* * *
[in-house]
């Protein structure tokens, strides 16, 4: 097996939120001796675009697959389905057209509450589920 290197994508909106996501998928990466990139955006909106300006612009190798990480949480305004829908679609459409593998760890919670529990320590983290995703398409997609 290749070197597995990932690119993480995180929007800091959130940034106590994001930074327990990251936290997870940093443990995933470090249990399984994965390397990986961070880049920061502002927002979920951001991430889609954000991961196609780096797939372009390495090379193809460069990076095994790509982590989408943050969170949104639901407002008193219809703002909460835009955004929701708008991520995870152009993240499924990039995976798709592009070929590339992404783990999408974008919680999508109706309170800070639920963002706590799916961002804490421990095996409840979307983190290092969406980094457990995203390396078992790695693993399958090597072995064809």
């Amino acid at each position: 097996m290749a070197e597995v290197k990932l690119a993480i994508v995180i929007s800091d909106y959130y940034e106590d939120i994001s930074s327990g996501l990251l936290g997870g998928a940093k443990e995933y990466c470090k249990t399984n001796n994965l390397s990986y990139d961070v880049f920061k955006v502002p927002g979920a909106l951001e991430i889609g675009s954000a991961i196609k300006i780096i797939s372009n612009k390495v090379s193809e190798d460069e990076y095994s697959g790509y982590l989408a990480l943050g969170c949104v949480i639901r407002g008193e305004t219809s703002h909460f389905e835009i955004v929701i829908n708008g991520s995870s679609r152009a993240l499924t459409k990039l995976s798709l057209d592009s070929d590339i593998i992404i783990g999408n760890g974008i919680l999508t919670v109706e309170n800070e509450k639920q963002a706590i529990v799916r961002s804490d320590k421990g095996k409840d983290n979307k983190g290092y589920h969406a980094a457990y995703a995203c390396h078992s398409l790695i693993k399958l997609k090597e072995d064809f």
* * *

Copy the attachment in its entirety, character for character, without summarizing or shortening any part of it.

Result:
[in-house]
């Protein structure tokens, strides 16, 4: 097996939120001796675009697959389905057209509450589920 290197994508909106996501998928990466990139955006909106300006612009190798990480949480305004829908679609459409593998760890919670529990320590983290995703398409997609 290749070197597995990932690119993480995180929007800091959130940034106590994001930074327990990251936290997870940093443990995933470090249990399984994965390397990986961070880049920061502002927002979920951001991430889609954000991961196609780096797939372009390495090379193809460069990076095994790509982590989408943050969170949104639901407002008193219809703002909460835009955004929701708008991520995870152009993240499924990039995976798709592009070929590339992404783990999408974008919680999508109706309170800070639920963002706590799916961002804490421990095996409840979307983190290092969406980094457990995203390396078992790695693993399958090597072995064809």
């Amino acid at each position: 097996m290749a070197e597995v290197k990932l690119a993480i994508v995180i929007s800091d909106y959130y940034e106590d939120i994001s930074s327990g996501l990251l936290g997870g998928a940093k443990e995933y990466c470090k249990t399984n001796n994965l390397s990986y990139d961070v880049f920061k955006v502002p927002g979920a909106l951001e991430i889609g675009s954000a991961i196609k300006i780096i797939s372009n612009k390495v090379s193809e190798d460069e990076y095994s697959g790509y982590l989408a990480l943050g969170c949104v949480i639901r407002g008193e305004t219809s703002h909460f389905e835009i955004v929701i829908n708008g991520s995870s679609r152009a993240l499924t459409k990039l995976s798709l057209d592009s070929d590339i593998i992404i783990g999408n760890g974008i919680l999508t919670v109706e309170n800070e509450k639920q963002a706590i529990v799916r961002s804490d320590k421990g095996k409840d983290n979307k983190g290092y589920h969406a980094a457990y995703a995203c390396h078992s398409l790695i693993k399958l997609k090597e072995d064809f």